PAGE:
Using two types of telescopes, researchers have gained impressive images of clusters of galaxies, and scientists have gained more information about the huge amount of energy that flows around supermassive black holes in objects of this type.
Astronomers have long known that supermassive black holes in the center of the galaxy produce huge jeets. These jets come out of a black hole and heat gas in space. When the jeets run into areas of gas, they form huge petals with a diameter of tens of thousands of light years. It takes hundreds of millions of years to disappear. Theoretically, these areas of space give astronomers information about what happened in the cluster.
The problem is that information is difficult to extract. An international team of astronomers solved the problem by combining the measurements of the LOFAR radio telescope with the X-ray satellite Chandra. Hubble data were used by scientists as a background for a new image.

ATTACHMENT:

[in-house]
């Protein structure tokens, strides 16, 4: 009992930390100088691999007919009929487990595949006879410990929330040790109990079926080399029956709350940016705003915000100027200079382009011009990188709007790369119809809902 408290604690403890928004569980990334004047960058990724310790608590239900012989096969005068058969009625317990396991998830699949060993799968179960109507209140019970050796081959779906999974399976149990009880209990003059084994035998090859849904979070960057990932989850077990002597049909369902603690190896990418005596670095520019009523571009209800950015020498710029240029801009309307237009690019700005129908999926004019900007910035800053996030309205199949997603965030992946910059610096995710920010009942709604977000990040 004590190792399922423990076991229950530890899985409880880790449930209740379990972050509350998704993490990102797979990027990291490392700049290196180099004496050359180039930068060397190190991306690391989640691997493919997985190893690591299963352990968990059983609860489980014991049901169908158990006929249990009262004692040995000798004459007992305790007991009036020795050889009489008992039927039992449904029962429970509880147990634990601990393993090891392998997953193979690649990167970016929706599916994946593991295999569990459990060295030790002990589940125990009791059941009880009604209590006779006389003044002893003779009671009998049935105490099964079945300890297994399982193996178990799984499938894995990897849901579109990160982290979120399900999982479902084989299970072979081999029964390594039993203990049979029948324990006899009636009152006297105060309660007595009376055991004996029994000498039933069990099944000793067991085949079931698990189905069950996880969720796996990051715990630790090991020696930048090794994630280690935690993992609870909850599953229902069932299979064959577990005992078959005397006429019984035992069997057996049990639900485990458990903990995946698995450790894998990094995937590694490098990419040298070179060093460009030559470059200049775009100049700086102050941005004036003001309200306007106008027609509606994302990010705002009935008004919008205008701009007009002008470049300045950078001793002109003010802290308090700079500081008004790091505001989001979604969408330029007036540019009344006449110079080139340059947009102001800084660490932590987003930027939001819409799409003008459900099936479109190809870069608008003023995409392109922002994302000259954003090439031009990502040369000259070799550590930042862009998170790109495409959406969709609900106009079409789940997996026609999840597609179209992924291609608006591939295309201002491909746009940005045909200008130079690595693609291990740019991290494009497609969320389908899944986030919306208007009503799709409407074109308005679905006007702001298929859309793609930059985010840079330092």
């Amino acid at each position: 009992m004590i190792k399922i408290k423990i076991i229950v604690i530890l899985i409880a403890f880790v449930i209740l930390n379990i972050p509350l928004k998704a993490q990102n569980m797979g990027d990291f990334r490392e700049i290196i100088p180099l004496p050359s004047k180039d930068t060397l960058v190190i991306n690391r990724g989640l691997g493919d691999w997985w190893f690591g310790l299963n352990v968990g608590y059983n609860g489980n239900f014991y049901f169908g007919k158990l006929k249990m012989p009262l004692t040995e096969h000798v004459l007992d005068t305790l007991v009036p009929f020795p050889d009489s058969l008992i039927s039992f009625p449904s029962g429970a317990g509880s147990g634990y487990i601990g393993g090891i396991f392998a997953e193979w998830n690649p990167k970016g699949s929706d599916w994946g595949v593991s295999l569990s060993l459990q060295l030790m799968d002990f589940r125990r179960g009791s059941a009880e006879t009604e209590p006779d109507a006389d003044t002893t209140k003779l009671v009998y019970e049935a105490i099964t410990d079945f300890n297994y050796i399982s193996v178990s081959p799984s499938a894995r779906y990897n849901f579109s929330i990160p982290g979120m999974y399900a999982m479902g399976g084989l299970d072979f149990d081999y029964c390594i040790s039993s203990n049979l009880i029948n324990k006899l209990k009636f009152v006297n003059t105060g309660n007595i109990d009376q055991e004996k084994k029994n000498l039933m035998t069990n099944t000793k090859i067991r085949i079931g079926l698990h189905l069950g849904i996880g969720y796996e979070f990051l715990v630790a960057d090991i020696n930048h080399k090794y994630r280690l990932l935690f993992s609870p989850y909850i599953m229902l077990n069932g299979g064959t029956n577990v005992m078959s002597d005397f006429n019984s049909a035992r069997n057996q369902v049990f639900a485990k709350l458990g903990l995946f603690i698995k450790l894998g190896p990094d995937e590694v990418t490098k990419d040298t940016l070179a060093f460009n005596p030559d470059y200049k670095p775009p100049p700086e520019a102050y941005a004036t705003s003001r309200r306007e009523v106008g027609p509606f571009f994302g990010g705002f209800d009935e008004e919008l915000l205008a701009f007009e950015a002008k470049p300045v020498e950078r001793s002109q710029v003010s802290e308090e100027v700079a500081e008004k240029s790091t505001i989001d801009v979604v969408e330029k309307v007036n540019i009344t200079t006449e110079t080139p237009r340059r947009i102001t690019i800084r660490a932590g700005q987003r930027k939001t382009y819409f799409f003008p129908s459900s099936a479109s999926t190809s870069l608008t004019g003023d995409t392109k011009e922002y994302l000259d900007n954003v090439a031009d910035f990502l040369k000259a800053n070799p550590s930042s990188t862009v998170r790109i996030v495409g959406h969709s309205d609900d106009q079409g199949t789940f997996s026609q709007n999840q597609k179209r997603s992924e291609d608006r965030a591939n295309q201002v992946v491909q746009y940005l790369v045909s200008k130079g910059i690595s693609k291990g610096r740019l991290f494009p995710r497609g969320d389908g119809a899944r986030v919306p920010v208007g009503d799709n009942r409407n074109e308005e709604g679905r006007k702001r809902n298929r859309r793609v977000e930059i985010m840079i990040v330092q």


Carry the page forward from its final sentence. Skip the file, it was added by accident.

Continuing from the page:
This combination gives a better idea of what's going on, explained by scientists. Previously, it was impossible because there were no available radio images of sufficient quality to match the X-ray images of the Chandra. Since the LOFAR antenna stations are now located throughout Europe, the resolution has become quite high.
To demonstrate their technology, they photographed a cluster of Perseus, a group of over a thousand galaxies, located about 240 million light-years in the direction of the northern constellation of Perseus.
Now astronomers continue to create composite images of other clusters. Using basic data, they hope to better understand the interaction between galaxies and their surroundings in the early universe.